A common objection to deflationary theories of truth is sentences like 'Everything Tom says is true'. Analysing this as
(A) For all p, if he asserts p, then p.
results in incoherence when we attempt to substitute. If we substitute sentences like 'snow is white', we get
(B) If he asserts 'snow is white', then 'snow is white'.
which is nonsense. If we substitute propositional content, signified by a 'that' clause, we get
(C) If he asserts that snow is white, then that snow is white.
which is also nonsense. However, we can evade this difficulty along the lines I have suggested in earlier posts. The first insight is that 'it is true that' is a complex operator built from 'it is true', which operates on 'that' clauses to form declarative sentences, and 'that' which operates on sentences to form 'that' clauses. Then it is coherent to hold that the semantics of any declarative sentence can be represented formally as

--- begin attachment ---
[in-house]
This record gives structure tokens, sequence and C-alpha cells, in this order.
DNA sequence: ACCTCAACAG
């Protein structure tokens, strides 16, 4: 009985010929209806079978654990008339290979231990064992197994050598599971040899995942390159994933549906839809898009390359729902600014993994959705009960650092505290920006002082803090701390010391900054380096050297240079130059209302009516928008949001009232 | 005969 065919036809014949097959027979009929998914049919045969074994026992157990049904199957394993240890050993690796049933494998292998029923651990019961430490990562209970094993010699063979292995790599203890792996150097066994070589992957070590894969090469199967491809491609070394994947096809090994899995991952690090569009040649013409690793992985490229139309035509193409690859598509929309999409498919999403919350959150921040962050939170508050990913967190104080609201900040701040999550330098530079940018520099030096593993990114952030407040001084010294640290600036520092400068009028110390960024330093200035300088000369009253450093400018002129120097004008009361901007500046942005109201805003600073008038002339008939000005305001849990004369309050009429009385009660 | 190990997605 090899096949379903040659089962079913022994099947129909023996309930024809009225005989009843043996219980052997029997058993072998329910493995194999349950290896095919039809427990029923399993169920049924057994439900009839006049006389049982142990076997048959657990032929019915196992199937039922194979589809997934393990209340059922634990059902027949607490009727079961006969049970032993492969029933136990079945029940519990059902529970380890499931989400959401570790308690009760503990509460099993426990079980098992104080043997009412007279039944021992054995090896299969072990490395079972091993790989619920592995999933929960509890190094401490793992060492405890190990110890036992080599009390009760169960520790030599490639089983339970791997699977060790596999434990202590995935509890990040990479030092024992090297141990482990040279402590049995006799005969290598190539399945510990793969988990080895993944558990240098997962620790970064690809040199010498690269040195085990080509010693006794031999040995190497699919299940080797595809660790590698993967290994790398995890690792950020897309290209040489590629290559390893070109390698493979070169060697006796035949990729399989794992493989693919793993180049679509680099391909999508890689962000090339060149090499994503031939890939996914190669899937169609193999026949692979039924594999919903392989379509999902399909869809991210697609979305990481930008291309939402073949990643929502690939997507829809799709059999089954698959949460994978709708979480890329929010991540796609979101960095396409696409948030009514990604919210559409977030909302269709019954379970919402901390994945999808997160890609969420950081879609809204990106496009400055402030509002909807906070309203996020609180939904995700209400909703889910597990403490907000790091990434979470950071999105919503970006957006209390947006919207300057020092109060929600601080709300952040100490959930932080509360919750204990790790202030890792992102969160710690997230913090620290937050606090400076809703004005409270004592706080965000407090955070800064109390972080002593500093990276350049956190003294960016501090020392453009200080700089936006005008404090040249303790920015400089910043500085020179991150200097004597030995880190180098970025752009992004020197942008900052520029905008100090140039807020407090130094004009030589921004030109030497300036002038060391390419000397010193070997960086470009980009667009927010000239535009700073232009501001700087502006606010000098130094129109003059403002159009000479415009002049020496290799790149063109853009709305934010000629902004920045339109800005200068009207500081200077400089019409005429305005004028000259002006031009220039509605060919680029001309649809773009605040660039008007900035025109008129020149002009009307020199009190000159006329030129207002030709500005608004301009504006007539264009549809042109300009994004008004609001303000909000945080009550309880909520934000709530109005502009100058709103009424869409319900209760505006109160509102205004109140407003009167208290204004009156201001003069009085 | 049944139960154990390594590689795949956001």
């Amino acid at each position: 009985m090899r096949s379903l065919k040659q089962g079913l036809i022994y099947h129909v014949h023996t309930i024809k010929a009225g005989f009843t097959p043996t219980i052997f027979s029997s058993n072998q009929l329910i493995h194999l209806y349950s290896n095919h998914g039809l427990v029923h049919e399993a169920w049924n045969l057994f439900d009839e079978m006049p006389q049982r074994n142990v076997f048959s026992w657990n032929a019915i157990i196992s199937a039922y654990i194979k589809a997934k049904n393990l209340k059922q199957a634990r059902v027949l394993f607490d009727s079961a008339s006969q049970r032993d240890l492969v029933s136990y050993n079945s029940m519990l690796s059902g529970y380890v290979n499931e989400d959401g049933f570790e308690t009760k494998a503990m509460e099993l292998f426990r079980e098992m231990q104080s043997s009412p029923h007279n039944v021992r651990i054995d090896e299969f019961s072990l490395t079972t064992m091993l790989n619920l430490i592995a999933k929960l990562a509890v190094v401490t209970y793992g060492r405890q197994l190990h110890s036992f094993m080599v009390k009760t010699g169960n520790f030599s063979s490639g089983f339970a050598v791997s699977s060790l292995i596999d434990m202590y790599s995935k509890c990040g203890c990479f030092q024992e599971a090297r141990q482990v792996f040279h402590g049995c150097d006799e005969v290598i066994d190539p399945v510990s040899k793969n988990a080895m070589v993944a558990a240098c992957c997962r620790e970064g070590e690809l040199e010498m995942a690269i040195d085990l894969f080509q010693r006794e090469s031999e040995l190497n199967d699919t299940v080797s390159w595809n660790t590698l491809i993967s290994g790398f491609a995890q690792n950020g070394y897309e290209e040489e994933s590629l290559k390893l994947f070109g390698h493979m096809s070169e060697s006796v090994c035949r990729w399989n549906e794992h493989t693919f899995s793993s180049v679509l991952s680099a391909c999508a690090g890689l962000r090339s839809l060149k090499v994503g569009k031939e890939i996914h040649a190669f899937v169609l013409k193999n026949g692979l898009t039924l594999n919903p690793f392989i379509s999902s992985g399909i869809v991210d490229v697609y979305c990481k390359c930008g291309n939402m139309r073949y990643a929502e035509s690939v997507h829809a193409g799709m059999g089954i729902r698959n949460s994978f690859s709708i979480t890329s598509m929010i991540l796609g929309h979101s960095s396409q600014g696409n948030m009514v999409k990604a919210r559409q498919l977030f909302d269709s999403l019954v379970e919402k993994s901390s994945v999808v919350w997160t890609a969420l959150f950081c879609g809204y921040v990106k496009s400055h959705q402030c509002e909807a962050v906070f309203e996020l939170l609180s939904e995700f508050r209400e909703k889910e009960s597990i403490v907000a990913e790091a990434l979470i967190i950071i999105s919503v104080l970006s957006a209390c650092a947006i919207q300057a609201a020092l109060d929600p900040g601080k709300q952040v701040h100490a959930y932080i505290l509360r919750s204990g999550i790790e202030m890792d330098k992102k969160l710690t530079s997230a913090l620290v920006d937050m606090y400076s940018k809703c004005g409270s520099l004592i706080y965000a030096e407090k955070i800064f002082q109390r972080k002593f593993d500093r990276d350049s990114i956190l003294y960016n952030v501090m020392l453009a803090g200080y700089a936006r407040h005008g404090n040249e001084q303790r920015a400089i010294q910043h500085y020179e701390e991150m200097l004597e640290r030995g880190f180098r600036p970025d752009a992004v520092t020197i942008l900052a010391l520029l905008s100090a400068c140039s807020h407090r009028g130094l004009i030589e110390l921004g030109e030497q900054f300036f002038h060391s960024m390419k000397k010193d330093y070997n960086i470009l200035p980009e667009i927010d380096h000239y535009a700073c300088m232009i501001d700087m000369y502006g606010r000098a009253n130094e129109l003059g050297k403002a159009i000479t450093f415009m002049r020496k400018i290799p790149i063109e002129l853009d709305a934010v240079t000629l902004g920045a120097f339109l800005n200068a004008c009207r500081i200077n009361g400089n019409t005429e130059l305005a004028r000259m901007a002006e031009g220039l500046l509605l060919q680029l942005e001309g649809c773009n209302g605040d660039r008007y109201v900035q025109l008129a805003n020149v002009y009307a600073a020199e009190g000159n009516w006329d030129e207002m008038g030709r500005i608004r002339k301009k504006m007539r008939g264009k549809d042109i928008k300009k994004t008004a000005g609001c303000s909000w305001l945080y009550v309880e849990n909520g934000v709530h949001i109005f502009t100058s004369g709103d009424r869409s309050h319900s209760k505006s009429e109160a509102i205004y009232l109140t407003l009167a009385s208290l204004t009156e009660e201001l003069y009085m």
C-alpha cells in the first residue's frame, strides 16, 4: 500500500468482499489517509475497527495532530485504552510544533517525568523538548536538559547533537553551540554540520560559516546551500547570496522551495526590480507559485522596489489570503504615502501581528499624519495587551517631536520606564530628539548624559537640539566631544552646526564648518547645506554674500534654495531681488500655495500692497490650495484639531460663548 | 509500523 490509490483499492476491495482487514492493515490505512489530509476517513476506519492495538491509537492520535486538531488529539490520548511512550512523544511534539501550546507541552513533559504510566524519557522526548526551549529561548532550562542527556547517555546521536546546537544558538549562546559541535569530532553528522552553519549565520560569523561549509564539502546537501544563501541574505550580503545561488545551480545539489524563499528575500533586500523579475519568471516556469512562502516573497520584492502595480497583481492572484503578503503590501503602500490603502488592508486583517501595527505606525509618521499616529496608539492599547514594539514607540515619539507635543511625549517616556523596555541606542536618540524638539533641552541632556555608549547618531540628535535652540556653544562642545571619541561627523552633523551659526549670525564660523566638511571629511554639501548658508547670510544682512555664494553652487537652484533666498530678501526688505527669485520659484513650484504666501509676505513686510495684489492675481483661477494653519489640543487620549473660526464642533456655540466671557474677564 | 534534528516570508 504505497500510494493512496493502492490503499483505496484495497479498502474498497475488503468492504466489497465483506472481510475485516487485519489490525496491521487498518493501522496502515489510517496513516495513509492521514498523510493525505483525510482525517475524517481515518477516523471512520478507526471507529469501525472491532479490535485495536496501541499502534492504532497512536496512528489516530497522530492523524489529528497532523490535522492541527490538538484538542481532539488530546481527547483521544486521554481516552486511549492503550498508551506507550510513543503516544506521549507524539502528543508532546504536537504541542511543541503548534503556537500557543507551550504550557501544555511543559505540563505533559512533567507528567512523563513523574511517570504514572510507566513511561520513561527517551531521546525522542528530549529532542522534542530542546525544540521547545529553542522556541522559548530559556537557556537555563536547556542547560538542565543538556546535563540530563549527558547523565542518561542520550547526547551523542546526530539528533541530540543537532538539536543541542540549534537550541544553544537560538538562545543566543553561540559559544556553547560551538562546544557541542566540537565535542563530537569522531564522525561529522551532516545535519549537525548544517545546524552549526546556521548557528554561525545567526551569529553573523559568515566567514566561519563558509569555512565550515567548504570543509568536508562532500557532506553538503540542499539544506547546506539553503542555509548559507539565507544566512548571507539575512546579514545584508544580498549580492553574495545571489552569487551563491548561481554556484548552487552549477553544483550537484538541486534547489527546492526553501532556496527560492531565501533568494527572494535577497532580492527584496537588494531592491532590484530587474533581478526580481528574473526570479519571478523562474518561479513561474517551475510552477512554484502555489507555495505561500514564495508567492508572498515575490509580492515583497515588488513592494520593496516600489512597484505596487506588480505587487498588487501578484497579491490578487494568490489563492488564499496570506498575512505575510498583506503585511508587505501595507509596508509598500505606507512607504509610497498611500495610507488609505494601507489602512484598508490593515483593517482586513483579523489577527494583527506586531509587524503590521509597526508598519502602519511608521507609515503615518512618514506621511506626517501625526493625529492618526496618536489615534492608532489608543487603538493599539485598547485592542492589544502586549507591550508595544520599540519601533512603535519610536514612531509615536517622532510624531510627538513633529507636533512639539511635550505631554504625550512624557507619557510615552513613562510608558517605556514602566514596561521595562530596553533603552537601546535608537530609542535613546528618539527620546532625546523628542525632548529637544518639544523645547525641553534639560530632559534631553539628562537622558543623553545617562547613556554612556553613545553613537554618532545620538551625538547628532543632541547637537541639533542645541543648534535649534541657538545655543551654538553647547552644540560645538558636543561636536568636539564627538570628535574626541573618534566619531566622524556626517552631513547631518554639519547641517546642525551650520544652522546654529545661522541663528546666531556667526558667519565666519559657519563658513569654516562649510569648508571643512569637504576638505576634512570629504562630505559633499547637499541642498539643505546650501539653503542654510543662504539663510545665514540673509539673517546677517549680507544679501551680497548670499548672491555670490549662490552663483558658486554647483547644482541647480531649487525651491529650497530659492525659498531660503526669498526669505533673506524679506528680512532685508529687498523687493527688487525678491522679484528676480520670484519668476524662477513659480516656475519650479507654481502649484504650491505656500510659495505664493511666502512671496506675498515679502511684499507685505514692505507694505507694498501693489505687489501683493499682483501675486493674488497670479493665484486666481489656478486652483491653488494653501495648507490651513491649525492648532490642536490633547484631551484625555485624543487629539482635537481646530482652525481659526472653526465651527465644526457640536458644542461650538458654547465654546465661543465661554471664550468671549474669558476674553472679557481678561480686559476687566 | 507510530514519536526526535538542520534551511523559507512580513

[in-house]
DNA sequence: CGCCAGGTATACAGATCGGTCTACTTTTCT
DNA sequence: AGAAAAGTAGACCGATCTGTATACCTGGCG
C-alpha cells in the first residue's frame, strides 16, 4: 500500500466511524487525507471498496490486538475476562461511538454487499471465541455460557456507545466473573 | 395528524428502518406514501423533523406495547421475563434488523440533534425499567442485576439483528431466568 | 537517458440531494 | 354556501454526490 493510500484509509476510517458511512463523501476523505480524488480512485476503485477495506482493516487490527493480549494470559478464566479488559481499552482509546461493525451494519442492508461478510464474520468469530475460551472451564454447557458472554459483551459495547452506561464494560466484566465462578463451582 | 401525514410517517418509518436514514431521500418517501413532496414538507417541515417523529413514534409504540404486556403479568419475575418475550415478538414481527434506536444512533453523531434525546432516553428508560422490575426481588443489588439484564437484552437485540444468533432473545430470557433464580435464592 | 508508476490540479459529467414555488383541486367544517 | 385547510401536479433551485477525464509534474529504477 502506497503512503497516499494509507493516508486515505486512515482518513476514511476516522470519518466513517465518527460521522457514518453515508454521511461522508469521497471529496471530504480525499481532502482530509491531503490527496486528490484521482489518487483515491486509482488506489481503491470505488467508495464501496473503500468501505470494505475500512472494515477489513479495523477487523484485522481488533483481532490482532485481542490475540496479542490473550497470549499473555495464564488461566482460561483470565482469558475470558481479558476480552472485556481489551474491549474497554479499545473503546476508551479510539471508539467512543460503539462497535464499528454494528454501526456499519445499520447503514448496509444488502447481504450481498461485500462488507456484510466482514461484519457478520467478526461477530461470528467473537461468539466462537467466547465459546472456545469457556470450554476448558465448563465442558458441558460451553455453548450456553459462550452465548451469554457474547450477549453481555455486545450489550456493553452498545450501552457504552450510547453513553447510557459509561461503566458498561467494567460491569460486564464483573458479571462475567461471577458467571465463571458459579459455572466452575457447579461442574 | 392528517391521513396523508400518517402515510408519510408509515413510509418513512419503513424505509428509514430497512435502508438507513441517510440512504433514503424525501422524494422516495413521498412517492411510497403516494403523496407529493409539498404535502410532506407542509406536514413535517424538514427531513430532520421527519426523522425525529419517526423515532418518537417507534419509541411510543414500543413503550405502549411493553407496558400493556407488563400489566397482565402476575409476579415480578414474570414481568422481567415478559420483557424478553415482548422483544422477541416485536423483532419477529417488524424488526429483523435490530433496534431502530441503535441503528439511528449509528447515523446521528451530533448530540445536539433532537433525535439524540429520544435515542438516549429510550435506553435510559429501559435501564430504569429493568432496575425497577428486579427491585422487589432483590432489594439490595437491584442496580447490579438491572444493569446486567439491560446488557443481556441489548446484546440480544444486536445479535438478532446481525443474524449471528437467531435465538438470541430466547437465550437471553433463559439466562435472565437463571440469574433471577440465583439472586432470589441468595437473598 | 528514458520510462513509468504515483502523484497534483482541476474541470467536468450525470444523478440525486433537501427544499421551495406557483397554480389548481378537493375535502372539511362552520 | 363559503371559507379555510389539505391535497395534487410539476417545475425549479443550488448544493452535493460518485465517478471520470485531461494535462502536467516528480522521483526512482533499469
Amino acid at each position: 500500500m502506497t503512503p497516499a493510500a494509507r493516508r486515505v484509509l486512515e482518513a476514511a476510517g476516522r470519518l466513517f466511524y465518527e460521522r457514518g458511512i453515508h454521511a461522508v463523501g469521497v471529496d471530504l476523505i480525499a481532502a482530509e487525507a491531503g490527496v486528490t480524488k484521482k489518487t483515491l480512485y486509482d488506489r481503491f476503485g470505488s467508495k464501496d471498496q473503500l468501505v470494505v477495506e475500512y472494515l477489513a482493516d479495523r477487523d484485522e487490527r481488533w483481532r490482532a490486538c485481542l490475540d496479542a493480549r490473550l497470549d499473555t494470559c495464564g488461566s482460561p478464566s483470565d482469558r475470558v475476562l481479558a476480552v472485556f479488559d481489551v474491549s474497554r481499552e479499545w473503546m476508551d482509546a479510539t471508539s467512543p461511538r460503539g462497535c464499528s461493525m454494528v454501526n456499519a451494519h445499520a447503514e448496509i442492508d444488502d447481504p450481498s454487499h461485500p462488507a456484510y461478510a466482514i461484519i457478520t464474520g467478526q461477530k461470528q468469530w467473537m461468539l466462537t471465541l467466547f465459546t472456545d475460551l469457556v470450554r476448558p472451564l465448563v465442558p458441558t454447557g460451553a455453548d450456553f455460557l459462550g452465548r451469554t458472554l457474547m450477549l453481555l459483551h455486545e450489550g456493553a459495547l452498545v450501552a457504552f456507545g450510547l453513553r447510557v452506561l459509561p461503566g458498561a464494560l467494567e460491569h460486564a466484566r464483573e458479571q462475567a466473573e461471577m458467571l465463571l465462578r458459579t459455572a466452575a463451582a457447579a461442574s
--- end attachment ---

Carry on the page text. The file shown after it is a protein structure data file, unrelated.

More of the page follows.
(D) |- c
where the operator |- corresponds to the 'it is true' part, and 'c' to a that-clause. I.e. we parse 'it is true that Tom runs' as 'it is true / that Tom runs'. Then the problem sentence 'He is always right' can be analysed as
(E) If he says c, |- c
Suppose for example that he says that Tom runs. then c = that Tom runs (note I substitute a 'that' clause, not a sentence), and |- = 'it is true', as above. This yields
(F) If he says that Tom runs, it is true that Tom runs = if he says that Tom runs, Tom runs
which makes perfect sense.